Yesterday was a really great day. I took 22 of my advanced Photo students on a field trip to a local farm to take pictures and to get educated about the importance of humane farm practices and supporting local agriculture. When I contacted the farmer (Judy) last month about bringing a group of students to her farm, she was really excited. Judy is one of the most passionate individuals that I’ve ever met- her life is her farm and her animals.
When we arrived, she took us on a tour all around the farm and talked about the animals and how the farm operates.
We saw chickens (they are free-range and this is the last flock of the season. Since it was cold, they were inside staying warm with heat lamps)
And hens running out of the hen house for lunch!
They have horses, too, but I didn’t get any photos of them.
Despite it being very cold and windy, it was a really beautiful day. The landscape of the farm is very picturesque!
And the sky was just gorgeous.
Judy told us about all of her ethical practices on the farm. She hand-tends every animal, and it was really interesting to watch her interact with them (they loved her!). All of her animals eat organic feed and/or grass. She got quite choked up when she was telling us about inhumane farm practices that are common, and I think it really opened a lot of my students’ eyes. Some of them will probably never think about it again, but I know that what she said definitely impacted a few.
After our tour and a bunch of photographic opportunities, Judy took us into her market (where the family sells all kinds of meat, dairy, eggs, baked goods, and local art from various artisans) where she had prepared us an AMAZING lunch. We were greeted by this nice little sign:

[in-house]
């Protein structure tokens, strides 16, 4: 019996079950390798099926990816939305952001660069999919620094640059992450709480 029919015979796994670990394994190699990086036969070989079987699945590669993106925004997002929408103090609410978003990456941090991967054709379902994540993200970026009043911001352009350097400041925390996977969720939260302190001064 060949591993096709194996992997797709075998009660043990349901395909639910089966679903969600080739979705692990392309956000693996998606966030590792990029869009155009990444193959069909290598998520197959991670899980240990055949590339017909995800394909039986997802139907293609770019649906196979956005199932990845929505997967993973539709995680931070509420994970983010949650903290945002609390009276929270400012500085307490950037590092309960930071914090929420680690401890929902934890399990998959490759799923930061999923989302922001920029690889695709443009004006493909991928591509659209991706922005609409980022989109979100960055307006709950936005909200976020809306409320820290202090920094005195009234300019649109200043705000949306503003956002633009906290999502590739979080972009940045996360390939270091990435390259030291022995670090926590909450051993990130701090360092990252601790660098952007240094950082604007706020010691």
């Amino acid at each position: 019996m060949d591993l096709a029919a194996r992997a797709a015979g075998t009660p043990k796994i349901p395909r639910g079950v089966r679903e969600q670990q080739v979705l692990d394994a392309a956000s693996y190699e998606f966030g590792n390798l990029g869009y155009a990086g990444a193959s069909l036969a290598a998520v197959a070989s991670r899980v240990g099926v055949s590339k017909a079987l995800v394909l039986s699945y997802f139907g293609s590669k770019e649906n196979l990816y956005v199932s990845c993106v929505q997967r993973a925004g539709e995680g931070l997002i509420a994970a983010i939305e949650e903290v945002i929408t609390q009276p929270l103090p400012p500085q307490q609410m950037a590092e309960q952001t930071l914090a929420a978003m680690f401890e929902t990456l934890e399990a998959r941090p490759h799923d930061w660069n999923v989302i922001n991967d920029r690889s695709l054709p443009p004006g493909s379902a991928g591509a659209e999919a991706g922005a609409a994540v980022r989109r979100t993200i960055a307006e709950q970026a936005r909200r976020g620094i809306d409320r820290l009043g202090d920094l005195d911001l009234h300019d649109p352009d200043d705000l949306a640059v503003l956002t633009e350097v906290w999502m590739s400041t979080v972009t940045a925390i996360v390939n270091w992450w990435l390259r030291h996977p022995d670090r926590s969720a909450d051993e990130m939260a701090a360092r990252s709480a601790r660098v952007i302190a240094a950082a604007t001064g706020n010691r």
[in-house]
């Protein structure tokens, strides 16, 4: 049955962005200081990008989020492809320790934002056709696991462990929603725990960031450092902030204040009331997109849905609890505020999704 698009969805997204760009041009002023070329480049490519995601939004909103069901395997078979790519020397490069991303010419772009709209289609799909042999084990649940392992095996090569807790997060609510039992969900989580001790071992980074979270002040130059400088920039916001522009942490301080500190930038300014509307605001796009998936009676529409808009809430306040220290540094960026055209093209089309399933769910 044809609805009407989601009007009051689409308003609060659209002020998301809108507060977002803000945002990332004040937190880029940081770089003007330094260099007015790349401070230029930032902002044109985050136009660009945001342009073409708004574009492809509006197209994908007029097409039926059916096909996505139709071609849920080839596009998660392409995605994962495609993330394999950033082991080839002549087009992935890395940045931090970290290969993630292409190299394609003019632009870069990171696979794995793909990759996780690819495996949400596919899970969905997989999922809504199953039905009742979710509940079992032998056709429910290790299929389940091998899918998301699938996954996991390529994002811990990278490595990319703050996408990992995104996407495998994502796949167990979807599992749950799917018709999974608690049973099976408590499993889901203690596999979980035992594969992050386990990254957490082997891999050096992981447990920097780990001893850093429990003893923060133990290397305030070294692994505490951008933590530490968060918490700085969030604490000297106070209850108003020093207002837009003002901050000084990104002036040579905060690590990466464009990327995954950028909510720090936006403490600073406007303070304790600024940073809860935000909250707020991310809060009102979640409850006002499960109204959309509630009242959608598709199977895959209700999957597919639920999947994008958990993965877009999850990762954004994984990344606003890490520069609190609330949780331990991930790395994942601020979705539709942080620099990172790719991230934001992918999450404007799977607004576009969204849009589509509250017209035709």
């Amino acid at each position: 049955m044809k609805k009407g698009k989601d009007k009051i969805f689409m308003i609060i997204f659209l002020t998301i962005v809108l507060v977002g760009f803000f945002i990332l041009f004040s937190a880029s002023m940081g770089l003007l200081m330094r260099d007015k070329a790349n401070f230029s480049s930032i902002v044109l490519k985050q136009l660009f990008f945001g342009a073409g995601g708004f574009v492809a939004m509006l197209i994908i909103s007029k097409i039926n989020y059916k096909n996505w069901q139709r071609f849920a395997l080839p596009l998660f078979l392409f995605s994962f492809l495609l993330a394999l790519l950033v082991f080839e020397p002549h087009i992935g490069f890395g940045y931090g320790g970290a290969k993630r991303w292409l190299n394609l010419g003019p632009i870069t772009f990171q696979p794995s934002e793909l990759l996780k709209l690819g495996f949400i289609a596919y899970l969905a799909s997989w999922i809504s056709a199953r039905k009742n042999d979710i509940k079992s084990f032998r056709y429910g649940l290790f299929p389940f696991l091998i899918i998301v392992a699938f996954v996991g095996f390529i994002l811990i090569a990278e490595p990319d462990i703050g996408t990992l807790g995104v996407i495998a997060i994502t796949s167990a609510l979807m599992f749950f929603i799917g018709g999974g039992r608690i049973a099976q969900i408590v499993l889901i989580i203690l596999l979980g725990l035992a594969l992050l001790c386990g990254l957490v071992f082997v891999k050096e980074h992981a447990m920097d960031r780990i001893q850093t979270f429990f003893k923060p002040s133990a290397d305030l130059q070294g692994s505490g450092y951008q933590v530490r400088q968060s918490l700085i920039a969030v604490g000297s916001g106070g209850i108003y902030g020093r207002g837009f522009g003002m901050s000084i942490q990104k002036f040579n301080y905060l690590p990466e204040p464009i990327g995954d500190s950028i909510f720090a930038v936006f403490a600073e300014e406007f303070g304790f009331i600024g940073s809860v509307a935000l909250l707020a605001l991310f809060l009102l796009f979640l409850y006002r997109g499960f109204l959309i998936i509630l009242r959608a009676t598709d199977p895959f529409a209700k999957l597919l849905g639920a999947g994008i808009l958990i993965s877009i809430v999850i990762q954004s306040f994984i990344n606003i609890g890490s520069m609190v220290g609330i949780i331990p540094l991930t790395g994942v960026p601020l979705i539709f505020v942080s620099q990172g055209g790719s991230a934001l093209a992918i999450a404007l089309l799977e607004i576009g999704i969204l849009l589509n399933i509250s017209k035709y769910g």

Everything that was on the table was local – either from her farm or a nearby farm (nothing was from more than 10 miles away!). She had told me that she would provide lunch, but I was really blown away by how much work she put into it (so were the kids)!
Check out the spread:
There was quiche; slow roasted beef with cheddar; two kinds of soup: sweet potato/chard/white bean and traditional potato soup; homemade corn bread, multi-grain bread and sweet potato rolls; applesauce; apples; and an array of cookies and baked goods. She also had hot apple cider, hot tea and milk for us.
My plate (Greg met us for lunch! His plate is next to mine):
I also had sweet potato soup – and went back for seconds on that. The kids LOVED IT, which made me really happy. They said “this is WAY better than cafeteria food!”
We posed for a group shot (a few of the parents are in there, too)
It was such a great day, and it was really cool to see my students take an interest in something that I’m so passionate about. I can’t wait to get back to work on Monday and hear their feedback about everything (and see the photos they took). I’m hoping that this is a field trip that they remember for a long, long time.